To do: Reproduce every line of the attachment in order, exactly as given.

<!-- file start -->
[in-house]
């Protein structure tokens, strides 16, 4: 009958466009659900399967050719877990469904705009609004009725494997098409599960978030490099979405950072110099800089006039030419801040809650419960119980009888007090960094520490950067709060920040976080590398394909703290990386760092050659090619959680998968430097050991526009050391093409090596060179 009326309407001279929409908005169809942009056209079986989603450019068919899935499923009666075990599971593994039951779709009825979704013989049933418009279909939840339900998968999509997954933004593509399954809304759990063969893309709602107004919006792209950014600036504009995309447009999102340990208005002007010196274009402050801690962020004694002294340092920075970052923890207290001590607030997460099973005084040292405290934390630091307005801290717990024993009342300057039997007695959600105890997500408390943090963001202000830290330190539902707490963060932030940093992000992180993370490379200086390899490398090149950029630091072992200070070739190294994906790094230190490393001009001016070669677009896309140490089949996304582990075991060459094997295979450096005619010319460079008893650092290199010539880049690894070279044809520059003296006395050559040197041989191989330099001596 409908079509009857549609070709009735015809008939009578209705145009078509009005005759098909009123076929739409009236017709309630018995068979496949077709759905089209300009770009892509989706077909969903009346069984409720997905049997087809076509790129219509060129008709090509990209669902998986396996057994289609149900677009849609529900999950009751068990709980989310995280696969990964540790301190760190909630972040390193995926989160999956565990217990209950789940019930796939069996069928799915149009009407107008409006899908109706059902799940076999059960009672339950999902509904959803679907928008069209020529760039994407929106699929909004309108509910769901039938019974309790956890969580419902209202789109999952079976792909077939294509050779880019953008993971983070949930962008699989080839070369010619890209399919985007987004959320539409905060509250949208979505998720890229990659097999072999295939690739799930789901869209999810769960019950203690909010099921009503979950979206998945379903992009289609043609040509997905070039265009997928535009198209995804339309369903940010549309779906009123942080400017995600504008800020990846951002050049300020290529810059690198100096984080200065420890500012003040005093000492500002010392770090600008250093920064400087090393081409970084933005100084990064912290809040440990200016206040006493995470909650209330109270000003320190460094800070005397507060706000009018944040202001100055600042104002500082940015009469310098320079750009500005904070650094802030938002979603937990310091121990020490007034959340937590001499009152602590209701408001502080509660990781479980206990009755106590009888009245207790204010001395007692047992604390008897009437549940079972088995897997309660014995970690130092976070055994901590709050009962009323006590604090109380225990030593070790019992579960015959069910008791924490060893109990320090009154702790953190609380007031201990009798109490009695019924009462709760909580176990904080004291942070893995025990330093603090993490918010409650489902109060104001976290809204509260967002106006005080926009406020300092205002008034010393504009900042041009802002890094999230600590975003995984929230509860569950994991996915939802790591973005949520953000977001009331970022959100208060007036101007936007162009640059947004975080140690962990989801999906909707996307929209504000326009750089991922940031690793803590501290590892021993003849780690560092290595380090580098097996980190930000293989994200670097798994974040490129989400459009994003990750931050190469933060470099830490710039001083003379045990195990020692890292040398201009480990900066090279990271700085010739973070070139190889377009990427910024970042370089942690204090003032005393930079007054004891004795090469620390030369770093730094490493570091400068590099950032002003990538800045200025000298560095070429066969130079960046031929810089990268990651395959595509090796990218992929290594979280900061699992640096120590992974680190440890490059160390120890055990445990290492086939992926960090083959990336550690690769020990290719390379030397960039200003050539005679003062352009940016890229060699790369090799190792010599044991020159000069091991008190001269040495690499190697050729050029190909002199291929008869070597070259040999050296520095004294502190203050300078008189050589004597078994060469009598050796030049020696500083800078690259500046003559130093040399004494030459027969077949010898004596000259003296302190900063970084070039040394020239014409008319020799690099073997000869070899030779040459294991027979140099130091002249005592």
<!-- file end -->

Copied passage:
[in-house]
């Protein structure tokens, strides 16, 4: 009958466009659900399967050719877990469904705009609004009725494997098409599960978030490099979405950072110099800089006039030419801040809650419960119980009888007090960094520490950067709060920040976080590398394909703290990386760092050659090619959680998968430097050991526009050391093409090596060179 009326309407001279929409908005169809942009056209079986989603450019068919899935499923009666075990599971593994039951779709009825979704013989049933418009279909939840339900998968999509997954933004593509399954809304759990063969893309709602107004919006792209950014600036504009995309447009999102340990208005002007010196274009402050801690962020004694002294340092920075970052923890207290001590607030997460099973005084040292405290934390630091307005801290717990024993009342300057039997007695959600105890997500408390943090963001202000830290330190539902707490963060932030940093992000992180993370490379200086390899490398090149950029630091072992200070070739190294994906790094230190490393001009001016070669677009896309140490089949996304582990075991060459094997295979450096005619010319460079008893650092290199010539880049690894070279044809520059003296006395050559040197041989191989330099001596 409908079509009857549609070709009735015809008939009578209705145009078509009005005759098909009123076929739409009236017709309630018995068979496949077709759905089209300009770009892509989706077909969903009346069984409720997905049997087809076509790129219509060129008709090509990209669902998986396996057994289609149900677009849609529900999950009751068990709980989310995280696969990964540790301190760190909630972040390193995926989160999956565990217990209950789940019930796939069996069928799915149009009407107008409006899908109706059902799940076999059960009672339950999902509904959803679907928008069209020529760039994407929106699929909004309108509910769901039938019974309790956890969580419902209202789109999952079976792909077939294509050779880019953008993971983070949930962008699989080839070369010619890209399919985007987004959320539409905060509250949208979505998720890229990659097999072999295939690739799930789901869209999810769960019950203690909010099921009503979950979206998945379903992009289609043609040509997905070039265009997928535009198209995804339309369903940010549309779906009123942080400017995600504008800020990846951002050049300020290529810059690198100096984080200065420890500012003040005093000492500002010392770090600008250093920064400087090393081409970084933005100084990064912290809040440990200016206040006493995470909650209330109270000003320190460094800070005397507060706000009018944040202001100055600042104002500082940015009469310098320079750009500005904070650094802030938002979603937990310091121990020490007034959340937590001499009152602590209701408001502080509660990781479980206990009755106590009888009245207790204010001395007692047992604390008897009437549940079972088995897997309660014995970690130092976070055994901590709050009962009323006590604090109380225990030593070790019992579960015959069910008791924490060893109990320090009154702790953190609380007031201990009798109490009695019924009462709760909580176990904080004291942070893995025990330093603090993490918010409650489902109060104001976290809204509260967002106006005080926009406020300092205002008034010393504009900042041009802002890094999230600590975003995984929230509860569950994991996915939802790591973005949520953000977001009331970022959100208060007036101007936007162009640059947004975080140690962990989801999906909707996307929209504000326009750089991922940031690793803590501290590892021993003849780690560092290595380090580098097996980190930000293989994200670097798994974040490129989400459009994003990750931050190469933060470099830490710039001083003379045990195990020692890292040398201009480990900066090279990271700085010739973070070139190889377009990427910024970042370089942690204090003032005393930079007054004891004795090469620390030369770093730094490493570091400068590099950032002003990538800045200025000298560095070429066969130079960046031929810089990268990651395959595509090796990218992929290594979280900061699992640096120590992974680190440890490059160390120890055990445990290492086939992926960090083959990336550690690769020990290719390379030397960039200003050539005679003062352009940016890229060699790369090799190792010599044991020159000069091991008190001269040495690499190697050729050029190909002199291929008869070597070259040999050296520095004294502190203050300078008189050589004597078994060469009598050796030049020696500083800078690259500046003559130093040399004494030459027969077949010898004596000259003296302190900063970084070039040394020239014409008319020799690099073997000869070899030779040459294991027979140099130091002249005592």